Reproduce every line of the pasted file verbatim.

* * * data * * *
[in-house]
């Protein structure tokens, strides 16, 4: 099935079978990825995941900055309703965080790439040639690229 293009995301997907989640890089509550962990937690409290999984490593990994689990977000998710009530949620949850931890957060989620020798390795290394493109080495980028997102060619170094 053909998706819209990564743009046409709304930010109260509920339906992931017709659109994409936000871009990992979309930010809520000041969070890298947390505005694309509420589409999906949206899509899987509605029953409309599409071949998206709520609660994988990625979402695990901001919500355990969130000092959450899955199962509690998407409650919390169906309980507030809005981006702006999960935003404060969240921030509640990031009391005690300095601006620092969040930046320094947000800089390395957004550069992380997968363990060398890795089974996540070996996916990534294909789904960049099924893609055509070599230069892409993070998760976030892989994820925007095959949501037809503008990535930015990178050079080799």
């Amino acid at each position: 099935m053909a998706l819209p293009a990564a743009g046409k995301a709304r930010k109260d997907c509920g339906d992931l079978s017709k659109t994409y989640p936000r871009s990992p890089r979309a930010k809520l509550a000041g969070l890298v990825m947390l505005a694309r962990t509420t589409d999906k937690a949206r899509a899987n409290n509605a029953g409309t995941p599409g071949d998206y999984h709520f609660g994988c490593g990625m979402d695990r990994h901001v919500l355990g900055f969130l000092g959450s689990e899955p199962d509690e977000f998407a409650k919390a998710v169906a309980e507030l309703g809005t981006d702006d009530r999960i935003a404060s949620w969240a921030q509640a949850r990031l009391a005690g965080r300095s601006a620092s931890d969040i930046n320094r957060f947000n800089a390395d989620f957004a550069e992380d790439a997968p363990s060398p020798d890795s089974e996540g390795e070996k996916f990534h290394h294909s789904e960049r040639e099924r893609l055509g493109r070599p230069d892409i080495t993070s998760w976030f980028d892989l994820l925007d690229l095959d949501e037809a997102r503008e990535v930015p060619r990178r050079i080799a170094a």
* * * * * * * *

[in-house]
């Protein structure tokens, strides 16, 4: 099935079978990825995941900055309703965080790439040639690229 293009995301997907989640890089509550962990937690409290999984490593990994689990977000998710009530949620949850931890957060989620020798390795290394493109080495980028997102060619170094 053909998706819209990564743009046409709304930010109260509920339906992931017709659109994409936000871009990992979309930010809520000041969070890298947390505005694309509420589409999906949206899509899987509605029953409309599409071949998206709520609660994988990625979402695990901001919500355990969130000092959450899955199962509690998407409650919390169906309980507030809005981006702006999960935003404060969240921030509640990031009391005690300095601006620092969040930046320094947000800089390395957004550069992380997968363990060398890795089974996540070996996916990534294909789904960049099924893609055509070599230069892409993070998760976030892989994820925007095959949501037809503008990535930015990178050079080799």
């Amino acid at each position: 099935m053909a998706l819209p293009a990564a743009g046409k995301a709304r930010k109260d997907c509920g339906d992931l079978s017709k659109t994409y989640p936000r871009s990992p890089r979309a930010k809520l509550a000041g969070l890298v990825m947390l505005a694309r962990t509420t589409d999906k937690a949206r899509a899987n409290n509605a029953g409309t995941p599409g071949d998206y999984h709520f609660g994988c490593g990625m979402d695990r990994h901001v919500l355990g900055f969130l000092g959450s689990e899955p199962d509690e977000f998407a409650k919390a998710v169906a309980e507030l309703g809005t981006d702006d009530r999960i935003a404060s949620w969240a921030q509640a949850r990031l009391a005690g965080r300095s601006a620092s931890d969040i930046n320094r957060f947000n800089a390395d989620f957004a550069e992380d790439a997968p363990s060398p020798d890795s089974e996540g390795e070996k996916f990534h290394h294909s789904e960049r040639e099924r893609l055509g493109r070599p230069d892409i080495t993070s998760w976030f980028d892989l994820l925007d690229l095959d949501e037809a997102r503008e990535v930015p060619r990178r050079i080799a170094a």